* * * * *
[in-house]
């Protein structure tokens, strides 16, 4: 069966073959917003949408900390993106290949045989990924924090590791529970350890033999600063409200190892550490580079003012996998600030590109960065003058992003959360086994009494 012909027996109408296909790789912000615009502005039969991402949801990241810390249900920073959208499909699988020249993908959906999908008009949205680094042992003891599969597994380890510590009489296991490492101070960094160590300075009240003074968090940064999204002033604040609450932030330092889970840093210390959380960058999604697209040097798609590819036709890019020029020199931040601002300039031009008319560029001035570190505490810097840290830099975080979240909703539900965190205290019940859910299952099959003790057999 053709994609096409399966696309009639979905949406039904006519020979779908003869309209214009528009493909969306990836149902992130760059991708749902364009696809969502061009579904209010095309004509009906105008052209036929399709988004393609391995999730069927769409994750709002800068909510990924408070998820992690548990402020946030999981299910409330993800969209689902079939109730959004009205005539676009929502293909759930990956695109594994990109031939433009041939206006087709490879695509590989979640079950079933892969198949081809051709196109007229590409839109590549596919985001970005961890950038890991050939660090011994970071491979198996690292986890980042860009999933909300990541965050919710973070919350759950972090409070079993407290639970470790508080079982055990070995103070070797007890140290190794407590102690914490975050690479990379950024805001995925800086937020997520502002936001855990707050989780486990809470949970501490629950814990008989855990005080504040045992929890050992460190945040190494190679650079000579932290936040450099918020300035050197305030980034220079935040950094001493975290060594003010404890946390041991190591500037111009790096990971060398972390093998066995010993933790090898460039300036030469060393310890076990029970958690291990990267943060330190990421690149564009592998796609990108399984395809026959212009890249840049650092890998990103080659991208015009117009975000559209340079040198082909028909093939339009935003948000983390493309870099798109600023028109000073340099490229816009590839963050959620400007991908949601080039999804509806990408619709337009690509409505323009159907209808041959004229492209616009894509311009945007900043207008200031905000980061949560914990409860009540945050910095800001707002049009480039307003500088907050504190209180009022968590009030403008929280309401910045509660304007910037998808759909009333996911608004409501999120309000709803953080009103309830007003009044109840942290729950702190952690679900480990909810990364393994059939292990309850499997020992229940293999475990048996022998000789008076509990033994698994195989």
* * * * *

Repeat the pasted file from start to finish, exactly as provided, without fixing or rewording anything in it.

[in-house]
């Protein structure tokens, strides 16, 4: 069966073959917003949408900390993106290949045989990924924090590791529970350890033999600063409200190892550490580079003012996998600030590109960065003058992003959360086994009494 012909027996109408296909790789912000615009502005039969991402949801990241810390249900920073959208499909699988020249993908959906999908008009949205680094042992003891599969597994380890510590009489296991490492101070960094160590300075009240003074968090940064999204002033604040609450932030330092889970840093210390959380960058999604697209040097798609590819036709890019020029020199931040601002300039031009008319560029001035570190505490810097840290830099975080979240909703539900965190205290019940859910299952099959003790057999 053709994609096409399966696309009639979905949406039904006519020979779908003869309209214009528009493909969306990836149902992130760059991708749902364009696809969502061009579904209010095309004509009906105008052209036929399709988004393609391995999730069927769409994750709002800068909510990924408070998820992690548990402020946030999981299910409330993800969209689902079939109730959004009205005539676009929502293909759930990956695109594994990109031939433009041939206006087709490879695509590989979640079950079933892969198949081809051709196109007229590409839109590549596919985001970005961890950038890991050939660090011994970071491979198996690292986890980042860009999933909300990541965050919710973070919350759950972090409070079993407290639970470790508080079982055990070995103070070797007890140290190794407590102690914490975050690479990379950024805001995925800086937020997520502002936001855990707050989780486990809470949970501490629950814990008989855990005080504040045992929890050992460190945040190494190679650079000579932290936040450099918020300035050197305030980034220079935040950094001493975290060594003010404890946390041991190591500037111009790096990971060398972390093998066995010993933790090898460039300036030469060393310890076990029970958690291990990267943060330190990421690149564009592998796609990108399984395809026959212009890249840049650092890998990103080659991208015009117009975000559209340079040198082909028909093939339009935003948000983390493309870099798109600023028109000073340099490229816009590839963050959620400007991908949601080039999804509806990408619709337009690509409505323009159907209808041959004229492209616009894509311009945007900043207008200031905000980061949560914990409860009540945050910095800001707002049009480039307003500088907050504190209180009022968590009030403008929280309401910045509660304007910037998808759909009333996911608004409501999120309000709803953080009103309830007003009044109840942290729950702190952690679900480990909810990364393994059939292990309850499997020992229940293999475990048996022998000789008076509990033994698994195989």